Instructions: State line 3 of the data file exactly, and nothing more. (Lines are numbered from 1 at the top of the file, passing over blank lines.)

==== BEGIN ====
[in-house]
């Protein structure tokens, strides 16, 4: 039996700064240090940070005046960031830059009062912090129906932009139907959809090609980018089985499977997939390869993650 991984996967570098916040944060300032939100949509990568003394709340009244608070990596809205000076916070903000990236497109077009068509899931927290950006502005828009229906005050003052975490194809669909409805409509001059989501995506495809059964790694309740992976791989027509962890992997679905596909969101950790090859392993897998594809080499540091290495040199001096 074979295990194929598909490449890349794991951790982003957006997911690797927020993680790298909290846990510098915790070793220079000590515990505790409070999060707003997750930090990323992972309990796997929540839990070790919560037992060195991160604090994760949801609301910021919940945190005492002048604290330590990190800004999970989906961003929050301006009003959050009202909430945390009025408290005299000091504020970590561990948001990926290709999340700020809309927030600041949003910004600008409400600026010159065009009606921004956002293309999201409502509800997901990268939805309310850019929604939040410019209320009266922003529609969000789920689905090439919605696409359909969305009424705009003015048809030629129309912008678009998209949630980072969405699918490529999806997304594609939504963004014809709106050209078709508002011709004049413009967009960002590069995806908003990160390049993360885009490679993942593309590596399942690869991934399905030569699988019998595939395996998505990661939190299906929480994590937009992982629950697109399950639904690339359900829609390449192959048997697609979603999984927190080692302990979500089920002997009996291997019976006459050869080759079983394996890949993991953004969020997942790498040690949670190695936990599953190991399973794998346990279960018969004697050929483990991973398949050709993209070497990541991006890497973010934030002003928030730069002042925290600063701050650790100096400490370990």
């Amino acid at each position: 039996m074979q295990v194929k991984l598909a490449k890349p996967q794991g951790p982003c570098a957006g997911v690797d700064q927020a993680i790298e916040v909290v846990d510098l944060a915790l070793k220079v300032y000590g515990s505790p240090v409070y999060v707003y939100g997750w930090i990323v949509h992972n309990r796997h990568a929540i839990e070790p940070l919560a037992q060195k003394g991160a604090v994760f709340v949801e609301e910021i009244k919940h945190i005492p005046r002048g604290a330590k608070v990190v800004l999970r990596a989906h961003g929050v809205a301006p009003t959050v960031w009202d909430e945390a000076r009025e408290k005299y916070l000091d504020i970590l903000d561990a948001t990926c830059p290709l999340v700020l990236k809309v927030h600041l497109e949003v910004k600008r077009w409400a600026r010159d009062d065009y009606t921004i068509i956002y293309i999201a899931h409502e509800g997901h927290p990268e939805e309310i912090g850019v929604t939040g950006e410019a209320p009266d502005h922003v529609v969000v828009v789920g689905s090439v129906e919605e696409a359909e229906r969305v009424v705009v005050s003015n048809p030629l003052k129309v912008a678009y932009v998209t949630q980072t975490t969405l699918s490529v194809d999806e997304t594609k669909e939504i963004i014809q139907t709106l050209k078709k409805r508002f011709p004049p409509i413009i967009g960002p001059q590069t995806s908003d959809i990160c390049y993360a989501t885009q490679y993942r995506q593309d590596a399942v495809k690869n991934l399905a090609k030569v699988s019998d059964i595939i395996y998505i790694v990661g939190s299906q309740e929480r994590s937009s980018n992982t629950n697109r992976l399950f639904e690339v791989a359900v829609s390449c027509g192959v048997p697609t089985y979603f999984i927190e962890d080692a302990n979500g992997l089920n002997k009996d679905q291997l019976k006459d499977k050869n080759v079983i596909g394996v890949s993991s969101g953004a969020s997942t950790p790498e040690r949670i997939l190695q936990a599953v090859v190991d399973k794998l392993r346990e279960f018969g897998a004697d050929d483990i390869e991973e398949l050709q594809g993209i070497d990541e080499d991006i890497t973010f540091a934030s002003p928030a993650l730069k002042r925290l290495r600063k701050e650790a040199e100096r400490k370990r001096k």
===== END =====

């Amino acid at each position: 039996m074979q295990v194929k991984l598909a490449k890349p996967q794991g951790p982003c570098a957006g997911v690797d700064q927020a993680i790298e916040v909290v846990d510098l944060a915790l070793k220079v300032y000590g515990s505790p240090v409070y999060v707003y939100g997750w930090i990323v949509h992972n309990r796997h990568a929540i839990e070790p940070l919560a037992q060195k003394g991160a604090v994760f709340v949801e609301e910021i009244k919940h945190i005492p005046r002048g604290a330590k608070v990190v800004l999970r990596a989906h961003g929050v809205a301006p009003t959050v960031w009202d909430e945390a000076r009025e408290k005299y916070l000091d504020i970590l903000d561990a948001t990926c830059p290709l999340v700020l990236k809309v927030h600041l497109e949003v910004k600008r077009w409400a600026r010159d009062d065009y009606t921004i068509i956002y293309i999201a899931h409502e509800g997901h927290p990268e939805e309310i912090g850019v929604t939040g950006e410019a209320p009266d502005h922003v529609v969000v828009v789920g689905s090439v129906e919605e696409a359909e229906r969305v009424v705009v005050s003015n048809p030629l003052k129309v912008a678009y932009v998209t949630q980072t975490t969405l699918s490529v194809d999806e997304t594609k669909e939504i963004i014809q139907t709106l050209k078709k409805r508002f011709p004049p409509i413009i967009g960002p001059q590069t995806s908003d959809i990160c390049y993360a989501t885009q490679y993942r995506q593309d590596a399942v495809k690869n991934l399905a090609k030569v699988s019998d059964i595939i395996y998505i790694v990661g939190s299906q309740e929480r994590s937009s980018n992982t629950n697109r992976l399950f639904e690339v791989a359900v829609s390449c027509g192959v048997p697609t089985y979603f999984i927190e962890d080692a302990n979500g992997l089920n002997k009996d679905q291997l019976k006459d499977k050869n080759v079983i596909g394996v890949s993991s969101g953004a969020s997942t950790p790498e040690r949670i997939l190695q936990a599953v090859v190991d399973k794998l392993r346990e279960f018969g897998a004697d050929d483990i390869e991973e398949l050709q594809g993209i070497d990541e080499d991006i890497t973010f540091a934030s002003p928030a993650l730069k002042r925290l290495r600063k701050e650790a040199e100096r400490k370990r001096k």